2014 Harbor Seal Pupping Season Closures
From March 1 through June 30, the park implements closures of certain Tomales Bay beaches and Drakes Estero to water-based recreation to protect harbor seals during the pupping season. Please avoid disturbing seals to ensure a successful pupping season. More »
2014 Winter Shuttle Bus Operations Have Ended
March 30, 2014, was the last day for the 2014 Winter Shuttle Bus System. Sir Francis Drake Blvd. is open daily from now through late December 2014. More »
Operational Changes Took Effect on May 1, 2013
The Lighthouse Visitor Center is now only open Fridays through Mondays; closed Tuesdays through Thursdays, including Thanksgiving. The Kenneth C. Patrick Visitor Center is open on weekends and holidays when shuttles are operating. More »
Volunteers Track Non-Native Plants in National Parks
Contact: Natalie Howe, 415-464-5201
Contact: Robert Steers, 415-331-0639
Approximately 32 percent of the plant species in the National Parks of the San Francisco Bay Area are non-native. Among them are highly invasive species, such as French broom or pampas grass, which spread rapidly and alter the landscape and scenery in and around our parks. Not only do they change the visitor experience, they may increase fire risk, destroy habitat for rare or endangered plants and animals, and become very expensive to control as they continue to spread.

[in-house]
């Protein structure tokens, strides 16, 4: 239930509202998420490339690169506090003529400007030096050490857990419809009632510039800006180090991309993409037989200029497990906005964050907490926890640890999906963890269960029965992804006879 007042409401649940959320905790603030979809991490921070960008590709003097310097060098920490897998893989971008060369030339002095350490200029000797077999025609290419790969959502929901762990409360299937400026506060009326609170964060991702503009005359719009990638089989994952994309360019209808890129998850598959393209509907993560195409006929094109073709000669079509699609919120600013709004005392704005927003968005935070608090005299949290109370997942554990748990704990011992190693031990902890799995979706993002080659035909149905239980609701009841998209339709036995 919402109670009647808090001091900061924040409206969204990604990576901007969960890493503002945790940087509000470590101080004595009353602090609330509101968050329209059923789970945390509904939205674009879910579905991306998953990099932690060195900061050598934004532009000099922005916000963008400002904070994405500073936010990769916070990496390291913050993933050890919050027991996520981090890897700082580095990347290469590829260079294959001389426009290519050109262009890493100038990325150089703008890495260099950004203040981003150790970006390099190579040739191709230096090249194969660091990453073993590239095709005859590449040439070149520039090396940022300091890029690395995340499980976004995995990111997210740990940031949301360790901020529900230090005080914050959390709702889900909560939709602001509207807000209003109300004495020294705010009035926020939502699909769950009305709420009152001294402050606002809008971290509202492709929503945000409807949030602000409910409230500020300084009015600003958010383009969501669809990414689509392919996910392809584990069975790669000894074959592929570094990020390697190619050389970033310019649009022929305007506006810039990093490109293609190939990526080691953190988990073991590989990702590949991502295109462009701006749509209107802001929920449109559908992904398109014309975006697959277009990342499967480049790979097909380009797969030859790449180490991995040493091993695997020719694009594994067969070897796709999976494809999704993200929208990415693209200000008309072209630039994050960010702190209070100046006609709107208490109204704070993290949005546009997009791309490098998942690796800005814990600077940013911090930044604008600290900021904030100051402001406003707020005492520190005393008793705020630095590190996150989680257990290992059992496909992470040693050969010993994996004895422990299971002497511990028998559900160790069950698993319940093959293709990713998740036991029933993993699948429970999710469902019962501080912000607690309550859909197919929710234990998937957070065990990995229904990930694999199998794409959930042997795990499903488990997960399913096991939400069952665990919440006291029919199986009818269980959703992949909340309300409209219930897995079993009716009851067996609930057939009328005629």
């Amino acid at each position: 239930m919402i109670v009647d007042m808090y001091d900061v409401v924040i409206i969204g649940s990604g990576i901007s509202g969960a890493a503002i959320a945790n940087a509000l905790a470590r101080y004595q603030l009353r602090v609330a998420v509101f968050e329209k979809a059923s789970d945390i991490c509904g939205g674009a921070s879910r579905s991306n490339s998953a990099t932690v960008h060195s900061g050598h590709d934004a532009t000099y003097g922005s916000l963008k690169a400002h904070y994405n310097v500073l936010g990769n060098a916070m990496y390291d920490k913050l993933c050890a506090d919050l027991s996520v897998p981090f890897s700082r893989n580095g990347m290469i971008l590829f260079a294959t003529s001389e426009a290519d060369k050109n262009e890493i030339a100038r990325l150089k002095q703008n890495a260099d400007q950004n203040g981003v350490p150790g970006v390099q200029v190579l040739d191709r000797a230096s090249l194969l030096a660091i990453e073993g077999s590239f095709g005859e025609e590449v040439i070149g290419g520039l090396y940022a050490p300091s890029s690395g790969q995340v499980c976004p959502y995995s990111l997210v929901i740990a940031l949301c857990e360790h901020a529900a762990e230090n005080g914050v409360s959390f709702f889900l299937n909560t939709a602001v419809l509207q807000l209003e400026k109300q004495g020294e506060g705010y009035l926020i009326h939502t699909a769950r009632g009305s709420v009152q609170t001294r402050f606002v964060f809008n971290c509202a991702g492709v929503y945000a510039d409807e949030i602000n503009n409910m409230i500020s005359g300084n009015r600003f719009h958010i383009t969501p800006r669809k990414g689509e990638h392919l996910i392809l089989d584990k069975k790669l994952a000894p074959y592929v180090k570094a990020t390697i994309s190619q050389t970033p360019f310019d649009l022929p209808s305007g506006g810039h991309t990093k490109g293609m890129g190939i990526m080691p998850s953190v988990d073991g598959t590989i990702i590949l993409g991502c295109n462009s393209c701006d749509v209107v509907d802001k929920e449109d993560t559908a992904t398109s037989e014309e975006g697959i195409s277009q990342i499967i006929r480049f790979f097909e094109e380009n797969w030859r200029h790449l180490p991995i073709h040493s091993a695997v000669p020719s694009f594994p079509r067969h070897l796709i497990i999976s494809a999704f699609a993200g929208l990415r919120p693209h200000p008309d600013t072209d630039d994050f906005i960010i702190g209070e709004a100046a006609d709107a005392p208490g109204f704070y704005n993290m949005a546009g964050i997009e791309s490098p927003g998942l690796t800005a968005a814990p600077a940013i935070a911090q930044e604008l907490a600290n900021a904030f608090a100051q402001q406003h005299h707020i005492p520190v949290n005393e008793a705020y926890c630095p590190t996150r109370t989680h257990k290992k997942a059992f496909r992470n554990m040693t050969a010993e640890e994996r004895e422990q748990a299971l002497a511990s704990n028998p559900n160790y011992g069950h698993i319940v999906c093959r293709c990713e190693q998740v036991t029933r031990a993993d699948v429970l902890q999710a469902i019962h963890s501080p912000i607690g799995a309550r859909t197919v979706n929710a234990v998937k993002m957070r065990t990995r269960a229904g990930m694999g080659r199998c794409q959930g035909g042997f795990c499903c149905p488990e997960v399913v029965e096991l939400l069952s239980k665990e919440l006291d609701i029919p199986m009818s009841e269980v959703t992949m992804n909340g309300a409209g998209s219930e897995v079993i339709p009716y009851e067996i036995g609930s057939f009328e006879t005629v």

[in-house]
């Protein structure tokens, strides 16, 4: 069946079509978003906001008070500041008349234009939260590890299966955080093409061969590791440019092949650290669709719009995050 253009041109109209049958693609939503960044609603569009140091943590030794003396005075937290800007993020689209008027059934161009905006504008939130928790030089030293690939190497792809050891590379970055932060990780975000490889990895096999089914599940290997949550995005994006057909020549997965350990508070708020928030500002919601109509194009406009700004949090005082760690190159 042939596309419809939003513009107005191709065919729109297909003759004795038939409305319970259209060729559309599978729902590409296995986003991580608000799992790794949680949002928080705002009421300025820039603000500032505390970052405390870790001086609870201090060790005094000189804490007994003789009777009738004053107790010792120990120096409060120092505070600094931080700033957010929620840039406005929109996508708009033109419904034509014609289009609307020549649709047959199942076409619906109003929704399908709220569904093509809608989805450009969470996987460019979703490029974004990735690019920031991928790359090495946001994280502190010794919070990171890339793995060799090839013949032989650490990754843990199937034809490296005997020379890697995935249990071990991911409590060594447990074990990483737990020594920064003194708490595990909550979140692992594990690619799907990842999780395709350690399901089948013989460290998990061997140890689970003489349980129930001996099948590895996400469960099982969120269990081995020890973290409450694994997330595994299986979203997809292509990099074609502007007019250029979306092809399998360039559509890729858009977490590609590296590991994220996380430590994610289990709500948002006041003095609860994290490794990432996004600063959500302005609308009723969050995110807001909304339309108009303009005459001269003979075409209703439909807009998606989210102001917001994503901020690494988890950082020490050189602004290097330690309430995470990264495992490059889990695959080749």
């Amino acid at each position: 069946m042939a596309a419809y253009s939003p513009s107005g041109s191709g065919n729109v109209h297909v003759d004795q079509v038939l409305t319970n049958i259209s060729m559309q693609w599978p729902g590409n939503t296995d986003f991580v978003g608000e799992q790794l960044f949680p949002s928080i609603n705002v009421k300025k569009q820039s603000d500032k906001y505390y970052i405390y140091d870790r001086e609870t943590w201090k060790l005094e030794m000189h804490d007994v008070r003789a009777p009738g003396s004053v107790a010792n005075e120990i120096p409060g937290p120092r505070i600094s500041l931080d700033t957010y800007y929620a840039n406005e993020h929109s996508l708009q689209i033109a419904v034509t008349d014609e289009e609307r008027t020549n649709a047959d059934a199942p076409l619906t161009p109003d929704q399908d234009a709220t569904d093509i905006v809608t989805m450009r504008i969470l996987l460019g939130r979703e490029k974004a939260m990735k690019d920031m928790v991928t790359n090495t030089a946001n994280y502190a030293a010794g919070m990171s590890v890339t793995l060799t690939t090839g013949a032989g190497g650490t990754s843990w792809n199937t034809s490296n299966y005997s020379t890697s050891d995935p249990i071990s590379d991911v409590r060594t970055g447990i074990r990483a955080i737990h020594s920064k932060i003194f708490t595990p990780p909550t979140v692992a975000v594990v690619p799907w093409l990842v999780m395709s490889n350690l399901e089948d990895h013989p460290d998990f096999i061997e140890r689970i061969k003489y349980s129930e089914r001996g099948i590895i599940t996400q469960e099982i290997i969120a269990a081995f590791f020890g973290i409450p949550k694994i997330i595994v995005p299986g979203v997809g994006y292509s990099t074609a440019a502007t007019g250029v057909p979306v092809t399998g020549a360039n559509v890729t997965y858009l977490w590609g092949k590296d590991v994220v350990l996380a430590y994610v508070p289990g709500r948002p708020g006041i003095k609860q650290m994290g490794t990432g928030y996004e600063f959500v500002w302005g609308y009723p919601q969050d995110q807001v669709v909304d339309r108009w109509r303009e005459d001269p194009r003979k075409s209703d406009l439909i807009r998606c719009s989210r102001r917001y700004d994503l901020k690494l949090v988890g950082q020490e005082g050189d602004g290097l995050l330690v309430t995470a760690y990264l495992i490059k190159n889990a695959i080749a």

Park scientists have found if they can locate highly invasive plant species before they become widely established, it is far more cost effective to control them than to wait until the plants have spread over many acres. The parks have identified at least 200 species of highly invasive plants that are not yet wide spread but could spread quickly if they become established. Among them are periwinkle, capeweed, Portugese broom, purple starthistle, and many more.
Volunteers are now helping Golden Gate National Recreation Area, Muir Woods National Monument, Pinnacles National Monument, and Point Reyes National Seashore to prevent the spread of new invasive plant species through the Weed Watcher Program. Volunteers learn to identify species that are highly invasive and search for them along roads and trails, where many alien plants first establish. By locating and mapping new invasive plant species, the parks can respond by removing these alien species before they become more problematic. For example, last year 19 volunteers put in more than 1050 hours and helped survey over 350 miles. Due to these efforts by our volunteers, much of the plant infestations have already been removed by park staff.
Anyone interested in participating as a Weed Watcher can attend one of the training workshops. Point Reyes National Seashore will host a variety of Weed Watcher Trainings, the first two will be held Thursday, May 13 and Sunday, May 16 from 10 a.m to 1:30 p.m. in the Red Barn Classroom at 1 Bear Valley Rd, Point Reyes Station, CA. To attend the training, RSVP to Natalie Howe at 415-464-5201 or by email. More information and other trainings are available at weedwatcher.org.
Did You Know?
California could see an increase of 50 percent or more in the occurrence of large wildfires in the 21st century due to global warming and its consequences. More...